There's 1 Question We All Seem To Be Ignoring When It Comes To Training Our Dogs

"Increasingly, it seems, it’s not a little training we prize in a dog – it’s a lot."
The author running with her dogs, Lucinda (left) and Scruggs.
Courtesy of Andrew Skinner
The author running with her dogs, Lucinda (left) and Scruggs.

I recently attended a training session led by a man named Tom, who at least along my stretch of Lake Michigan coast, has a reputation for breaking stubborn dogs out of bad habits.

Standing in for my best friend’s husband to handle one of their dogs, I circled up with the others outside a large white barn, leash in hand. The dogs seemed nervous. So did their owners. It was the first night of training, and only one dog was off its leash: the trainer’s own.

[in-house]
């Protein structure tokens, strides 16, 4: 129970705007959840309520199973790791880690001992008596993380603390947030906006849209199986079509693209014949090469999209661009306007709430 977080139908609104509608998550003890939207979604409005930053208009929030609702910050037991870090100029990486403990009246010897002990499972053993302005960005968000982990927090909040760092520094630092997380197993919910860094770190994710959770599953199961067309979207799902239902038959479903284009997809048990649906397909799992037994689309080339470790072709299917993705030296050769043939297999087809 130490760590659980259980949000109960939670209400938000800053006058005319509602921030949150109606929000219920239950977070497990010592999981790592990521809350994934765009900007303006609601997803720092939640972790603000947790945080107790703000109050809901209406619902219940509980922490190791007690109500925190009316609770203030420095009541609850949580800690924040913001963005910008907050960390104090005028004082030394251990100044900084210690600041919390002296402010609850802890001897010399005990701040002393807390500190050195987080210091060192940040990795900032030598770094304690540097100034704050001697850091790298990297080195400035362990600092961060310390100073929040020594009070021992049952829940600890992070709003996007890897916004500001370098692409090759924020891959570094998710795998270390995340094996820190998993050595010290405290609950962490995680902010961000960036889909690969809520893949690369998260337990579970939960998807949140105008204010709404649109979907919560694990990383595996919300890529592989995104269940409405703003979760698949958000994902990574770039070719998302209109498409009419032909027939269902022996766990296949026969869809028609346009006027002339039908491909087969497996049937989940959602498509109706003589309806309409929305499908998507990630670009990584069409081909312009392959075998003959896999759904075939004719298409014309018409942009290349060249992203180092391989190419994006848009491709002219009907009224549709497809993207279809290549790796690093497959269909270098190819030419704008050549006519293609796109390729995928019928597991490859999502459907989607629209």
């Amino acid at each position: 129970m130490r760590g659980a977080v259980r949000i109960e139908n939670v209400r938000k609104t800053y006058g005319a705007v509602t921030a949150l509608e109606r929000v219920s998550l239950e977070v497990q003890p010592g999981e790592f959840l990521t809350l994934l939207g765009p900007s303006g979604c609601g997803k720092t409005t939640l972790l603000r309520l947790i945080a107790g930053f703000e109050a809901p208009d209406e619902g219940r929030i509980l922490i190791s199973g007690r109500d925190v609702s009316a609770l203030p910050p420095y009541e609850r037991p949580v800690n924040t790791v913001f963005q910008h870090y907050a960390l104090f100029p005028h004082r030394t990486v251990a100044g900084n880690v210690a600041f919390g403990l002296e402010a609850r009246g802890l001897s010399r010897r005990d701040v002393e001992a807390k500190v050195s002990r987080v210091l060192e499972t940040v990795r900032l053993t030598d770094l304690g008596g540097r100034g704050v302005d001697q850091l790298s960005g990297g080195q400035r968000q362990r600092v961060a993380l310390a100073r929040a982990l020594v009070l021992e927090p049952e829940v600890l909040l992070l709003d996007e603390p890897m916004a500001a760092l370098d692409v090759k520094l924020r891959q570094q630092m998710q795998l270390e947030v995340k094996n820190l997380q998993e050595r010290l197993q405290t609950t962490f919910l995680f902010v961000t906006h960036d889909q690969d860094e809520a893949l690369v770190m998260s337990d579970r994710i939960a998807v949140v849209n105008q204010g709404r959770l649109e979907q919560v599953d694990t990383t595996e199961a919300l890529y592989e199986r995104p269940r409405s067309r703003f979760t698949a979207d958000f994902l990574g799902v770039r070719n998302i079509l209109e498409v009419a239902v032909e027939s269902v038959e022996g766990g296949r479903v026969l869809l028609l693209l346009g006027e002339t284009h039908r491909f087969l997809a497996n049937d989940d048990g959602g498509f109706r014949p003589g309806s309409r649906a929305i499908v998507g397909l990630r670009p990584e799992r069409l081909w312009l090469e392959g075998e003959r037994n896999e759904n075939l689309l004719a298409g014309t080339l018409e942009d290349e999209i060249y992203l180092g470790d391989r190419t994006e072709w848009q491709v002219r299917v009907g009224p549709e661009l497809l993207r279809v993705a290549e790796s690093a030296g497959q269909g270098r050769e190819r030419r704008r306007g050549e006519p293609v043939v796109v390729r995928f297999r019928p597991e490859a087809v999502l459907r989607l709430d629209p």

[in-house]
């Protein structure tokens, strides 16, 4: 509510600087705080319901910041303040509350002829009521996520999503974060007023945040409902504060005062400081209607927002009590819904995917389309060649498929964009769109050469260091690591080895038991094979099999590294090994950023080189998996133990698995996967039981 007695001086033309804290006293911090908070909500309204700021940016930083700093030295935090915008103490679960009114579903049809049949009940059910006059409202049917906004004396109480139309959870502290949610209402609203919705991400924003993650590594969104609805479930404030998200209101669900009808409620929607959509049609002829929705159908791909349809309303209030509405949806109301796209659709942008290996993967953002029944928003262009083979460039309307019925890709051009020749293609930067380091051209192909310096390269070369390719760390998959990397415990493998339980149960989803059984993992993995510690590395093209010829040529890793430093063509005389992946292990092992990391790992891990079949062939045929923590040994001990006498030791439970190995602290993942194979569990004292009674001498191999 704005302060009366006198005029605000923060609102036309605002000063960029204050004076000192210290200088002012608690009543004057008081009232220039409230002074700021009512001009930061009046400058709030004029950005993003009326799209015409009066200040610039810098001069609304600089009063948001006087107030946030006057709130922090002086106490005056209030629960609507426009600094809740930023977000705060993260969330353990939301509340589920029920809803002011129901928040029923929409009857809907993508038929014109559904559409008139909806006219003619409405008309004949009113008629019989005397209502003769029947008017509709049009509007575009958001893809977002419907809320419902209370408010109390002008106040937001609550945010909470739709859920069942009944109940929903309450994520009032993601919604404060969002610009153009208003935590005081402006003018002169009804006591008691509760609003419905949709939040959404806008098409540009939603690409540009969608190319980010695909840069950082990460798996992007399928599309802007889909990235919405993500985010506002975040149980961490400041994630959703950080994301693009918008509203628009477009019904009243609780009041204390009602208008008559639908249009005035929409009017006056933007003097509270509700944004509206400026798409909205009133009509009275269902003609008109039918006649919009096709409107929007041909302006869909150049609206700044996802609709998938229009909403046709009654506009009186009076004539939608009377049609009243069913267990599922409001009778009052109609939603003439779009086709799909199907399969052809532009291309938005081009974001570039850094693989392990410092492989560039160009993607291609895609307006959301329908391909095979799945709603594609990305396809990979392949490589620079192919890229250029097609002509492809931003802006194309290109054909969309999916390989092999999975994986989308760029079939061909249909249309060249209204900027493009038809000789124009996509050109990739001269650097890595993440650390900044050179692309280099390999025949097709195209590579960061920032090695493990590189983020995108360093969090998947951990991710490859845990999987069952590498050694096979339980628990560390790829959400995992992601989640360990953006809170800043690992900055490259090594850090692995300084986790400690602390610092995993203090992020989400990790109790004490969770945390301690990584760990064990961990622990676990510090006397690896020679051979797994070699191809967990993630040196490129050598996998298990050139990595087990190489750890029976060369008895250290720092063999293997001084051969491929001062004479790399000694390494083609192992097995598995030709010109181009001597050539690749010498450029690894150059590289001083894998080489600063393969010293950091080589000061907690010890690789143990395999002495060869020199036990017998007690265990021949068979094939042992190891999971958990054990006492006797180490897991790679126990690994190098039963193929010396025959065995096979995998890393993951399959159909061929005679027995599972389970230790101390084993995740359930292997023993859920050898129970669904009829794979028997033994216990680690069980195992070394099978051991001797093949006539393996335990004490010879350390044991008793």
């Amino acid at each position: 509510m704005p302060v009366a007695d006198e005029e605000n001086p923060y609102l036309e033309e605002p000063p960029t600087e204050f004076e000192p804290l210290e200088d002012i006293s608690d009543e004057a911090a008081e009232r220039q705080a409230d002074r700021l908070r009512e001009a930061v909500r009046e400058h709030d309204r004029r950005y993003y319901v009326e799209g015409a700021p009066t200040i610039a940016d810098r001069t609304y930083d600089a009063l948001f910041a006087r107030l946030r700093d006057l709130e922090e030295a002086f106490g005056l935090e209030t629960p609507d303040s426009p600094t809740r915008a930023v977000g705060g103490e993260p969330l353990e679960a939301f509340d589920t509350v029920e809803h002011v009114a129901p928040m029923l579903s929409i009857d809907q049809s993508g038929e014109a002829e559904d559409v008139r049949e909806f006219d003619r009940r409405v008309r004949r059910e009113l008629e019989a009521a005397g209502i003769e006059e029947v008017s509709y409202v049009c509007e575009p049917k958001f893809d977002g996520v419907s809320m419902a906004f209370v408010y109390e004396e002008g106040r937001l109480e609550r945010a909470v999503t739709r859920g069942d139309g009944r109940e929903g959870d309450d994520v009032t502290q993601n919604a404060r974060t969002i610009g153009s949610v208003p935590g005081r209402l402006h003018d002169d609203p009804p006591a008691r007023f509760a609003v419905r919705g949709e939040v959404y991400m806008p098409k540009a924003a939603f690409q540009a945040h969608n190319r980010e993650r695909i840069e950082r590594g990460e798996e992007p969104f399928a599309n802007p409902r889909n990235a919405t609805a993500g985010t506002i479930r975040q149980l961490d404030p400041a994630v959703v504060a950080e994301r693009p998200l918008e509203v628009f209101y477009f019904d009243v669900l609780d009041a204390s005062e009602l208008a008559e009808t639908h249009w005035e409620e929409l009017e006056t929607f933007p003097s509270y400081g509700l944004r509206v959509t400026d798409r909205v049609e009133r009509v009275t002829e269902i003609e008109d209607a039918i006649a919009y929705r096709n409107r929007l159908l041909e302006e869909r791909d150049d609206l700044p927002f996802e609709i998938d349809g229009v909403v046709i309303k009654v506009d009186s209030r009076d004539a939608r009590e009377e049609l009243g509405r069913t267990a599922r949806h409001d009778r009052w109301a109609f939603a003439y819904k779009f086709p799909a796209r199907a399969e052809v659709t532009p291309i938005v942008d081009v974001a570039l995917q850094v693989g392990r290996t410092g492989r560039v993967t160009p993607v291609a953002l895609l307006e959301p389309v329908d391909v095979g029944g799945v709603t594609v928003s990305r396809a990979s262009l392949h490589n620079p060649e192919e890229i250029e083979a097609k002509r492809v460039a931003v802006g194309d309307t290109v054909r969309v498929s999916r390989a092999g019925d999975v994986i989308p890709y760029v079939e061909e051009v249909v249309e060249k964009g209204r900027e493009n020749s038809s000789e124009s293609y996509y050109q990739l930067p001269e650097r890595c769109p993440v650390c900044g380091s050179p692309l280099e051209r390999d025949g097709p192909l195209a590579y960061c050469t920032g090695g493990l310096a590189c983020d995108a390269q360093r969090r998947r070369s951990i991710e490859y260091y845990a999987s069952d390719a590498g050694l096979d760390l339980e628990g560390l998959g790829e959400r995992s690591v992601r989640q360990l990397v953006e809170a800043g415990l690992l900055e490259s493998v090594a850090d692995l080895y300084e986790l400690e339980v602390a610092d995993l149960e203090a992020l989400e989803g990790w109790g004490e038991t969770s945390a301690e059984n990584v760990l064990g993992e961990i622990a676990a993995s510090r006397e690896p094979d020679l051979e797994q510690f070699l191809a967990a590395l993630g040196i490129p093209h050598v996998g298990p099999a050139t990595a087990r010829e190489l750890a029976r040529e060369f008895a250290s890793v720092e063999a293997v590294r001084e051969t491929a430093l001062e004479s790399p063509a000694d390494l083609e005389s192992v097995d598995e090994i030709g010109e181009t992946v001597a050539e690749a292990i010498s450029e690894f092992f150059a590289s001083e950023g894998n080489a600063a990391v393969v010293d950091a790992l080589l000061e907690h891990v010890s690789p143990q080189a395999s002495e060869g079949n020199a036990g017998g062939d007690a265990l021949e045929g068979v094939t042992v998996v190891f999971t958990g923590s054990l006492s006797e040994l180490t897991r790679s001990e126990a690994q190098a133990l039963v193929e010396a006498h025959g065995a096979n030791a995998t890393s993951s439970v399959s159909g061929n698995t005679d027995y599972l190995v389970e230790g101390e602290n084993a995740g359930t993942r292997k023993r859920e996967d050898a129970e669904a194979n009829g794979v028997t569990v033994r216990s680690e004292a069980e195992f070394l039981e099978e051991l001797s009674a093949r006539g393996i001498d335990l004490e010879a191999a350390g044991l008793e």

Tom began with the typical demonstration: Come. Sit. Stay. His five-year-old pointer followed every command and no treats were given.

Next, Tom extolled the virtues of a prong collar, showing us how to jingle the metal chain as you walk to keep the dog’s attention on you, rather than passing stimuli. The pointer walked perfectly at his knee, no pulling.

Then Tom unleashed the dog, reached into his leather messenger bag, and brought out a live mourning dove. Sweeping the bird across the dog’s snout, he released it into the open air, yet the dog’s eyes stayed locked on Tom until given the command to chase. The instant he called the pointer back, the dog returned. Automatically. Amazingly.